更新日期:2017-09-08
  • Solid-phase reverse transfection for intracellular delivery of functionally active proteins
    Genome Res. (IF 11.922) Pub Date : 2017-09-05
    Ruben Bulkescher; Vytaute Starkuviene; Holger Erfle

    Delivery of large and functionally active biomolecules across cell membranes presents a challenge in cell biological experimentation. For this purpose, we developed a novel solid-phase reverse transfection method that is suitable for the intracellular delivery of proteins into mammalian cells with preservation of their function. We show results for diverse application areas of the method, ranging from antibody-mediated inhibition of protein function to CRISPR/Cas9-based gene editing in living cells. Our method enables prefabrication of “ready to transfect” substrates carrying diverse proteins. This allows their easy distribution and standardization of biological assays across different laboratories.

    更新日期:2017-09-08
  • Optimizing genomic medicine in epilepsy through a gene-customized approach to missense variant interpretation
    Genome Res. (IF 11.922) Pub Date : 2017-09-01
    Joshua Traynelis; Michael Silk; Quanli Wang; Samuel F. Berkovic; Liping Liu; David B. Ascher; David J. Balding; Slavé Petrovski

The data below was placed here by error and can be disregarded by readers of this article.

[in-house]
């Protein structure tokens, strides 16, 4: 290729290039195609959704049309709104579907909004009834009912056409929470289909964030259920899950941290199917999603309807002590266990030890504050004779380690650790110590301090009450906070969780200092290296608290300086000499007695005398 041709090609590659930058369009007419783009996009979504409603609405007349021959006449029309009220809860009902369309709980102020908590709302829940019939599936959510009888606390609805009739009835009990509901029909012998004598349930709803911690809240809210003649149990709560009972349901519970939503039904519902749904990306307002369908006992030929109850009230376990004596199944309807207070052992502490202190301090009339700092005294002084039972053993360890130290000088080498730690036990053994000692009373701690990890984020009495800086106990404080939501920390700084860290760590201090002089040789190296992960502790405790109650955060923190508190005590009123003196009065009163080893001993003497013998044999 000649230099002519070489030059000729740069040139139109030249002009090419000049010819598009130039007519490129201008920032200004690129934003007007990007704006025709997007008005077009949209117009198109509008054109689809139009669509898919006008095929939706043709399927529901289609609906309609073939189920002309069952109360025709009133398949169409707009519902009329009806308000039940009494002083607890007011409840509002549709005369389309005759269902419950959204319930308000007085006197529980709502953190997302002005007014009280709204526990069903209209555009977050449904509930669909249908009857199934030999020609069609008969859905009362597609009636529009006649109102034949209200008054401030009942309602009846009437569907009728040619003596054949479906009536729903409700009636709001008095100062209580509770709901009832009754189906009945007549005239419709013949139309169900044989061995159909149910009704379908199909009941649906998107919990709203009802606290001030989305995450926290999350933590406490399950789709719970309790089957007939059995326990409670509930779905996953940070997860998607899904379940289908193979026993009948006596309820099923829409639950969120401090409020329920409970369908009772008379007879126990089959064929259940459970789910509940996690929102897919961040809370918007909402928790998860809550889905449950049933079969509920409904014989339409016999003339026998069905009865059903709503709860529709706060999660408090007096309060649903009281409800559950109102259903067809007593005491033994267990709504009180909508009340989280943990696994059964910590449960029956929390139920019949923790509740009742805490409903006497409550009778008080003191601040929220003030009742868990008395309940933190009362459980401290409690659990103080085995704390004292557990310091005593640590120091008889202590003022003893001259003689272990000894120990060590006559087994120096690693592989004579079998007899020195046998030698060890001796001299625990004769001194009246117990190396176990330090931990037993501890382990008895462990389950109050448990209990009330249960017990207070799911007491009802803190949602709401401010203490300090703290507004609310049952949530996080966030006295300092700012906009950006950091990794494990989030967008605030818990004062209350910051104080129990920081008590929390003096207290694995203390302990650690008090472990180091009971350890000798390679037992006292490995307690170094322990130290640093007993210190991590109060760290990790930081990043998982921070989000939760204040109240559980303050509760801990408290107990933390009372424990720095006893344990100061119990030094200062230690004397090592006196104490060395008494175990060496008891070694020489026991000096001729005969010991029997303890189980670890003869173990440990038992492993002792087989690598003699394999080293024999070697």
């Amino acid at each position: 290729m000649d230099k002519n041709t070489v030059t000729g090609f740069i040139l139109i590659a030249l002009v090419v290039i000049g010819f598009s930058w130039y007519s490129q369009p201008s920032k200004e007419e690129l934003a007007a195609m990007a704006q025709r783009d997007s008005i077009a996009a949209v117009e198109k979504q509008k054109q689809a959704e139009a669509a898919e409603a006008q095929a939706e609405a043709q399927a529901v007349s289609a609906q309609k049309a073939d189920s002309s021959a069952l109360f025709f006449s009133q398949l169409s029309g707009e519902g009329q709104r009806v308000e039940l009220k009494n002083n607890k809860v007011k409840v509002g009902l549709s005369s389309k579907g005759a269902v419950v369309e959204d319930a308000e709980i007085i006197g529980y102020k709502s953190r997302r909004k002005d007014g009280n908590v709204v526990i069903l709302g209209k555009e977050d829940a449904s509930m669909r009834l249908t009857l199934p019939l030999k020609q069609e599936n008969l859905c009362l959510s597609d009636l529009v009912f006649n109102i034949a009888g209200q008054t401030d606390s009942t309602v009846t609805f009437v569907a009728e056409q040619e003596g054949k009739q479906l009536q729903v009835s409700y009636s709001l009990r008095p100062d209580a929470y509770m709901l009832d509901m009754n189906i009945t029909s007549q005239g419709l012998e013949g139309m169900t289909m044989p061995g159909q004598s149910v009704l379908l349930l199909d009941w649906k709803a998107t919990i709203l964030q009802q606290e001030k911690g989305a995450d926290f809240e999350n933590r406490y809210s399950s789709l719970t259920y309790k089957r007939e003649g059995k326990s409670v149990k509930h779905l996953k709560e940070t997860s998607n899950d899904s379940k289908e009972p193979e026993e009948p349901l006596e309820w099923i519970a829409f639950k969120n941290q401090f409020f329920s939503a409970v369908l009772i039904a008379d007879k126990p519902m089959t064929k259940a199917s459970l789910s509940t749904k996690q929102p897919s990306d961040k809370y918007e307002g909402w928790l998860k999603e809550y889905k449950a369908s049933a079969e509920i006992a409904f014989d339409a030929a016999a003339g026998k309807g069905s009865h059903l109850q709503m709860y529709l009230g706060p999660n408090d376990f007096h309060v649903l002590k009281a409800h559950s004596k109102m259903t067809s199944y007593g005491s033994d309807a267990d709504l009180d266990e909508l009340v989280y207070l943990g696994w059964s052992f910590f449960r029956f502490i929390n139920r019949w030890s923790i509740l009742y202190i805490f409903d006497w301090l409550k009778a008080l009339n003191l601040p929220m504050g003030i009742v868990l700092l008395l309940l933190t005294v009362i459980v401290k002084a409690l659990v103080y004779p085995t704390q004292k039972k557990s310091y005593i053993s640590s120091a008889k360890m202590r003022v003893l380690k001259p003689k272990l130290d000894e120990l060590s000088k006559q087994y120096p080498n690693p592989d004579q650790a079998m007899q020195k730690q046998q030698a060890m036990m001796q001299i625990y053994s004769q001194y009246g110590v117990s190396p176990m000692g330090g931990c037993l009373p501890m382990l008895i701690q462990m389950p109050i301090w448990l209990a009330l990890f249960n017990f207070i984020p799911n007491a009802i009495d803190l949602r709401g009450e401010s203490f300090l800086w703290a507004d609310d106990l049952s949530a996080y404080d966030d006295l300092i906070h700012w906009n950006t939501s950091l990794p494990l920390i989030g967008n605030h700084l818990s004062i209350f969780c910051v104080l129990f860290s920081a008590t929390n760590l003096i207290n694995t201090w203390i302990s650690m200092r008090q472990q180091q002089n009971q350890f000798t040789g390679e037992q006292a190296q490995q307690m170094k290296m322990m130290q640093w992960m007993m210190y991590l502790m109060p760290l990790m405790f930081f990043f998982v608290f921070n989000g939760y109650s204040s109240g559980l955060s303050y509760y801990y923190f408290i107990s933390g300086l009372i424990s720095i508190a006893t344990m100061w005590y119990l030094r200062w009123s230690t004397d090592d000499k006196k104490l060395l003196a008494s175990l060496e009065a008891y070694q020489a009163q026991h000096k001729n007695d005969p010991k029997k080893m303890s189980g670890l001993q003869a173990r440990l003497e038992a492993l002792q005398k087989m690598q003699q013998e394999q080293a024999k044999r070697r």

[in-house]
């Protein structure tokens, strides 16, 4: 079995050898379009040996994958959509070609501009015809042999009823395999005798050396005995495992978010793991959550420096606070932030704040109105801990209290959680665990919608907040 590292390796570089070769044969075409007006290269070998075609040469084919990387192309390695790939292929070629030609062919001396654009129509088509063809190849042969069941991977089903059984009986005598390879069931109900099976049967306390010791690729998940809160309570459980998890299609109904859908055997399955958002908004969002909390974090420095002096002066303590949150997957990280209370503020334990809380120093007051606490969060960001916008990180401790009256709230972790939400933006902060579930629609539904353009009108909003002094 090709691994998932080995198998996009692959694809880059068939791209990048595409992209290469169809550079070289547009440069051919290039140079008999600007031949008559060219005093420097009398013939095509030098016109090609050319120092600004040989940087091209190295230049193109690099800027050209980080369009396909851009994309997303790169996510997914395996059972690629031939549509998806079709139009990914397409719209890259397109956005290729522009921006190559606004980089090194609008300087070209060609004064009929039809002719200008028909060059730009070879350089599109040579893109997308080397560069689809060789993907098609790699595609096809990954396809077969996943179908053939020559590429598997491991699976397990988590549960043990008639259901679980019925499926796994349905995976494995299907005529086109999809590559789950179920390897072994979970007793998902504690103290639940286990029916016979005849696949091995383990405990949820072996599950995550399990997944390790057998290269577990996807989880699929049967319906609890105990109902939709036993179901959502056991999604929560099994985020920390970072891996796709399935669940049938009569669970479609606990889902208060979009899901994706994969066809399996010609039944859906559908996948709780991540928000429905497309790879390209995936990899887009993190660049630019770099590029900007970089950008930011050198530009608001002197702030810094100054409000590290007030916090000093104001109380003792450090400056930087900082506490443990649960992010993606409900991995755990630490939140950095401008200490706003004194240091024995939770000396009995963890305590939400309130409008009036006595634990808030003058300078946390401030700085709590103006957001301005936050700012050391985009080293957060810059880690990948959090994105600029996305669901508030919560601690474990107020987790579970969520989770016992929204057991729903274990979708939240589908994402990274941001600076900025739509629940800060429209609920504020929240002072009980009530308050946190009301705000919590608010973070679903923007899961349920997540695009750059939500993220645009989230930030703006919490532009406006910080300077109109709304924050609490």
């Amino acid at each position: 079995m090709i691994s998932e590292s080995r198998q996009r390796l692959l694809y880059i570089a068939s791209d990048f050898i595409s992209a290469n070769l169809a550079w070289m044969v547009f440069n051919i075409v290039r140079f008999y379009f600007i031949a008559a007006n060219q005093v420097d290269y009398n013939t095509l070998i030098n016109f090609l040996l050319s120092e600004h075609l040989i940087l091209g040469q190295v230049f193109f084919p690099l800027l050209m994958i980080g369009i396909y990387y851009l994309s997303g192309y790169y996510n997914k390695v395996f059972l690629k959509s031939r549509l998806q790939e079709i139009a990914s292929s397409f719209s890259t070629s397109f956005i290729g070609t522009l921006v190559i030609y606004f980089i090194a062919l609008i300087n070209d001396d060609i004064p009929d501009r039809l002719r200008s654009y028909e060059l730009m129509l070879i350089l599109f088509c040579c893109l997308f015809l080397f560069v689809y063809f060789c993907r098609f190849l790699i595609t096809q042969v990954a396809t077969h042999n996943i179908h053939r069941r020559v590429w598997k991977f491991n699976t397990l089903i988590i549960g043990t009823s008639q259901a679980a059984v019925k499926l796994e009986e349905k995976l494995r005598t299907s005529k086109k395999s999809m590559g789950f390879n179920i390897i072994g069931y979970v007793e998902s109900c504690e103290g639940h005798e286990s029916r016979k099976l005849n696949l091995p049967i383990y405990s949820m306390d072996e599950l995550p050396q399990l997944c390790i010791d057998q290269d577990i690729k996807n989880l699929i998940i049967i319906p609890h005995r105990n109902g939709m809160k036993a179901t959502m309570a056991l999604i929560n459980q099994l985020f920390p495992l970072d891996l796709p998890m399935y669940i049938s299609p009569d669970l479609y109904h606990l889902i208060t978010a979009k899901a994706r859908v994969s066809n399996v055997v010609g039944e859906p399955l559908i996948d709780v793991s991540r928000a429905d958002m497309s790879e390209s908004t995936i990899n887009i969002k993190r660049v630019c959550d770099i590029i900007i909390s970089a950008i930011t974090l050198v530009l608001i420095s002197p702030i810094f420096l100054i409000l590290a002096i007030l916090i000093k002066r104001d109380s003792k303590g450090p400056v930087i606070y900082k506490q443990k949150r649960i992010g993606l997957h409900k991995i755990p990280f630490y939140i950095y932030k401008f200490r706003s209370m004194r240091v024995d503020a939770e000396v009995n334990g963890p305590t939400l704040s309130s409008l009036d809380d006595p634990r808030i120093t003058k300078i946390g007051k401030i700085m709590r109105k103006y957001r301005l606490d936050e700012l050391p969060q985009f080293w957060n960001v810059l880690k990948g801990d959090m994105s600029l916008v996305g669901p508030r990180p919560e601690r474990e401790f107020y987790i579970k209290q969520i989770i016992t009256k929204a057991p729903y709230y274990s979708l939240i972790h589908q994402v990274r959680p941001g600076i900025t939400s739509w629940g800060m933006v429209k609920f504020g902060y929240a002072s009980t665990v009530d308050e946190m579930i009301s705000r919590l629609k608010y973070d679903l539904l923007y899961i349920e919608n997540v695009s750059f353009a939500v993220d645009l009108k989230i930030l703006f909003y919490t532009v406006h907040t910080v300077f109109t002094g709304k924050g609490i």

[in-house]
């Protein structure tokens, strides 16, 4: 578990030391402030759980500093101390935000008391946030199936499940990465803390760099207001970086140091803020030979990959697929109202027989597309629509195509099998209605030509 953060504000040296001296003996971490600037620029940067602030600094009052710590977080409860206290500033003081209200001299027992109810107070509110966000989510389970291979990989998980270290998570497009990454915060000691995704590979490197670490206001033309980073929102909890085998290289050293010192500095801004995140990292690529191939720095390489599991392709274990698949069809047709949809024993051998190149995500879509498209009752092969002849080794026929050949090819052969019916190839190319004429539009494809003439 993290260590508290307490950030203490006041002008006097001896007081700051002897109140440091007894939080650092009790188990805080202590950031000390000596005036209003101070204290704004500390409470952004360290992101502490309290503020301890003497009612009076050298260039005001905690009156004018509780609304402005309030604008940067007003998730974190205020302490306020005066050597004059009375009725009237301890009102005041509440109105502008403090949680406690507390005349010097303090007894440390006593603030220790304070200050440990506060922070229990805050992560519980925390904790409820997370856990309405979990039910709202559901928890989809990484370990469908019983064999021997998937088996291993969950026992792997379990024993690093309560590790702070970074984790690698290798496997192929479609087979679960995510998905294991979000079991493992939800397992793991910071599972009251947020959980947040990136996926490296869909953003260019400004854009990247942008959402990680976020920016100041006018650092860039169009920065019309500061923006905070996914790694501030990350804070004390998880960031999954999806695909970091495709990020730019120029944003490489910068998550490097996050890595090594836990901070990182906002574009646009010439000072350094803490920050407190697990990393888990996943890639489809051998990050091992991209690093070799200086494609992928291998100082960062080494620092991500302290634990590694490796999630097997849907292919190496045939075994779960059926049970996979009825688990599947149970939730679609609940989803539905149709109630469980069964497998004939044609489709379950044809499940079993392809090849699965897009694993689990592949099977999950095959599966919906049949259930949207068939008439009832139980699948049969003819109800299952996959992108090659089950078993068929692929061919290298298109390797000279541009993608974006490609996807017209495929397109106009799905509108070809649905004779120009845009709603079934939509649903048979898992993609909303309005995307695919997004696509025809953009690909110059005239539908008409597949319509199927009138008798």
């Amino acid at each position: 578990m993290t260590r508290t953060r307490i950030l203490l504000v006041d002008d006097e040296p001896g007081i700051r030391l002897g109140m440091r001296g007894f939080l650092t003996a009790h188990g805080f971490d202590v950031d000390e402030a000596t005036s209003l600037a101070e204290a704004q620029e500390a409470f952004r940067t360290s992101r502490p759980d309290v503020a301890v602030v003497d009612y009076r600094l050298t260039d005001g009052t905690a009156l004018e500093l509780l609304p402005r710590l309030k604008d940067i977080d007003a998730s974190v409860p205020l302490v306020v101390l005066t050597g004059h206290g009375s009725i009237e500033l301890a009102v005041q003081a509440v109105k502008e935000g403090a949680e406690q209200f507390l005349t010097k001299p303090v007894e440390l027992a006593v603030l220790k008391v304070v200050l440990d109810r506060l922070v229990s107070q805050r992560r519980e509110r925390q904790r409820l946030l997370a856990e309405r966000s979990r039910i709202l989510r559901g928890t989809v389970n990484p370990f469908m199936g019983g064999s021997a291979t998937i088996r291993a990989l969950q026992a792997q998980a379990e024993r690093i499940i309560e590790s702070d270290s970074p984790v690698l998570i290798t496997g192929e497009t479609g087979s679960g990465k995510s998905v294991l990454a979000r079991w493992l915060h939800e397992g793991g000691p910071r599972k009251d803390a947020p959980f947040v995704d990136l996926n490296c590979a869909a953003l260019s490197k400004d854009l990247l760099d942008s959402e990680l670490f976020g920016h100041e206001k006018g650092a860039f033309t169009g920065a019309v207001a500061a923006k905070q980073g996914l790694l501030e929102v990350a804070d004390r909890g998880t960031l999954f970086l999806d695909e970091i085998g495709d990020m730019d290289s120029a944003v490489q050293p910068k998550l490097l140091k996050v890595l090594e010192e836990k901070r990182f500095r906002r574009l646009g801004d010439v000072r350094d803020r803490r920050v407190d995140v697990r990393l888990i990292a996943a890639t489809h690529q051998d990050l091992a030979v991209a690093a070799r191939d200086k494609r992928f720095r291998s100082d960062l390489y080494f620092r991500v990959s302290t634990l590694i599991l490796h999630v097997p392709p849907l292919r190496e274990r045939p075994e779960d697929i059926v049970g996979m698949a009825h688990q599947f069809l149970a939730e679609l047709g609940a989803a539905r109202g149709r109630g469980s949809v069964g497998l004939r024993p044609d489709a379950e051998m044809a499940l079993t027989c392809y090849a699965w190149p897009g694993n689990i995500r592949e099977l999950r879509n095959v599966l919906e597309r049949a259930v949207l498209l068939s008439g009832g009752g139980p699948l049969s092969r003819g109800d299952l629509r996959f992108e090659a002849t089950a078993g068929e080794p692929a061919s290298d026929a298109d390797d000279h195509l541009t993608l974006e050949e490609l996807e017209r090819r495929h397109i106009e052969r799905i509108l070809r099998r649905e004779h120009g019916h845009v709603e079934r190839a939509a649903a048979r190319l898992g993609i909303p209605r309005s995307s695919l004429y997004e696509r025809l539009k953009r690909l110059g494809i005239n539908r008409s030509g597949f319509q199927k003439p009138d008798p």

Gene panel and exome sequencing have revealed a high rate of molecular diagnoses among diseases where the genetic architecture has proven suitable for sequencing approaches, with a large number of distinct and highly penetrant causal variants identified among a growing list of disease genes. The challenge is, given the DNA sequence of a new patient, to distinguish disease-causing from benign variants. Large samples of human standing variation data highlight regional variation in the tolerance to missense variation within the protein-coding sequence of genes. This information is not well captured by existing bioinformatic tools, but is effective in improving variant interpretation. To address this limitation in existing tools, we introduce the missense tolerance ratio (MTR), which summarizes available human standing variation data within genes to encapsulate population level genetic variation. We find that patient-ascertained pathogenic variants preferentially cluster in low MTR regions (P < 0.005) of well-informed genes. By evaluating 20 publicly available predictive tools across genes linked to epilepsy, we also highlight the importance of understanding the empirical null distribution of existing prediction tools, as these vary across genes. Subsequently integrating the MTR with the empirically selected bioinformatic tools in a gene-specific approach demonstrates a clear improvement in the ability to predict pathogenic missense variants from background missense variation in disease genes. Among an independent test sample of case and control missense variants, case variants (0.83 median score) consistently achieve higher pathogenicity prediction probabilities than control variants (0.02 median score; Mann-Whitney U test, P < 1 × 10−16). We focus on the application to epilepsy genes; however, the framework is applicable to disease genes beyond epilepsy.